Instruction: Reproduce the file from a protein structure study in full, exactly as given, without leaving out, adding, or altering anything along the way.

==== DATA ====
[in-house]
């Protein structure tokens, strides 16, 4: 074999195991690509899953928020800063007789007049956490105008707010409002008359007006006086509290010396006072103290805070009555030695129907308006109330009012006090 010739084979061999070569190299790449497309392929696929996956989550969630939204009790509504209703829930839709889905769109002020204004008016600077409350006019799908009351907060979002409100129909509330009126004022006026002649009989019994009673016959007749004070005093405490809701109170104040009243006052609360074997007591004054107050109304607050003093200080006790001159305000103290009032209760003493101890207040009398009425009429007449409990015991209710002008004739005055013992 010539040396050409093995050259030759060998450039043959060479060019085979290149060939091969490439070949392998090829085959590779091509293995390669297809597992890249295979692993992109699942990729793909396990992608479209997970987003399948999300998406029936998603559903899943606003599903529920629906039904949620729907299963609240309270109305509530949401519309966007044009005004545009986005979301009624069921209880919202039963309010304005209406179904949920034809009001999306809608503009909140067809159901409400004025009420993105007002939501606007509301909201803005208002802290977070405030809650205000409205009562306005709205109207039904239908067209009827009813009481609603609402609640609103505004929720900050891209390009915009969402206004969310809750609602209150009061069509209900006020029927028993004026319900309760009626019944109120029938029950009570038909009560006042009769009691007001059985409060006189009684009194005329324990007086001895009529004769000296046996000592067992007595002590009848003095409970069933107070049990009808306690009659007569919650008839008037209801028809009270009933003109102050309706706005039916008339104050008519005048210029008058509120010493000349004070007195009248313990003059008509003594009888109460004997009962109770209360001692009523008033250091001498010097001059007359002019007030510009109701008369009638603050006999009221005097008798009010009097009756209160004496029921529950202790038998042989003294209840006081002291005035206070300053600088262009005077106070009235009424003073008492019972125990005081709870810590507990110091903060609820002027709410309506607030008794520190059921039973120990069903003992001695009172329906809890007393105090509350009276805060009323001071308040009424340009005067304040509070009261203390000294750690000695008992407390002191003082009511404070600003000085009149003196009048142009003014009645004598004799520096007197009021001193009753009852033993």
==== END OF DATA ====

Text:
[in-house]
């Protein structure tokens, strides 16, 4: 074999195991690509899953928020800063007789007049956490105008707010409002008359007006006086509290010396006072103290805070009555030695129907308006109330009012006090 010739084979061999070569190299790449497309392929696929996956989550969630939204009790509504209703829930839709889905769109002020204004008016600077409350006019799908009351907060979002409100129909509330009126004022006026002649009989019994009673016959007749004070005093405490809701109170104040009243006052609360074997007591004054107050109304607050003093200080006790001159305000103290009032209760003493101890207040009398009425009429007449409990015991209710002008004739005055013992 010539040396050409093995050259030759060998450039043959060479060019085979290149060939091969490439070949392998090829085959590779091509293995390669297809597992890249295979692993992109699942990729793909396990992608479209997970987003399948999300998406029936998603559903899943606003599903529920629906039904949620729907299963609240309270109305509530949401519309966007044009005004545009986005979301009624069921209880919202039963309010304005209406179904949920034809009001999306809608503009909140067809159901409400004025009420993105007002939501606007509301909201803005208002802290977070405030809650205000409205009562306005709205109207039904239908067209009827009813009481609603609402609640609103505004929720900050891209390009915009969402206004969310809750609602209150009061069509209900006020029927028993004026319900309760009626019944109120029938029950009570038909009560006042009769009691007001059985409060006189009684009194005329324990007086001895009529004769000296046996000592067992007595002590009848003095409970069933107070049990009808306690009659007569919650008839008037209801028809009270009933003109102050309706706005039916008339104050008519005048210029008058509120010493000349004070007195009248313990003059008509003594009888109460004997009962109770209360001692009523008033250091001498010097001059007359002019007030510009109701008369009638603050006999009221005097008798009010009097009756209160004496029921529950202790038998042989003294209840006081002291005035206070300053600088262009005077106070009235009424003073008492019972125990005081709870810590507990110091903060609820002027709410309506607030008794520190059921039973120990069903003992001695009172329906809890007393105090509350009276805060009323001071308040009424340009005067304040509070009261203390000294750690000695008992407390002191003082009511404070600003000085009149003196009048142009003014009645004598004799520096007197009021001193009753009852033993």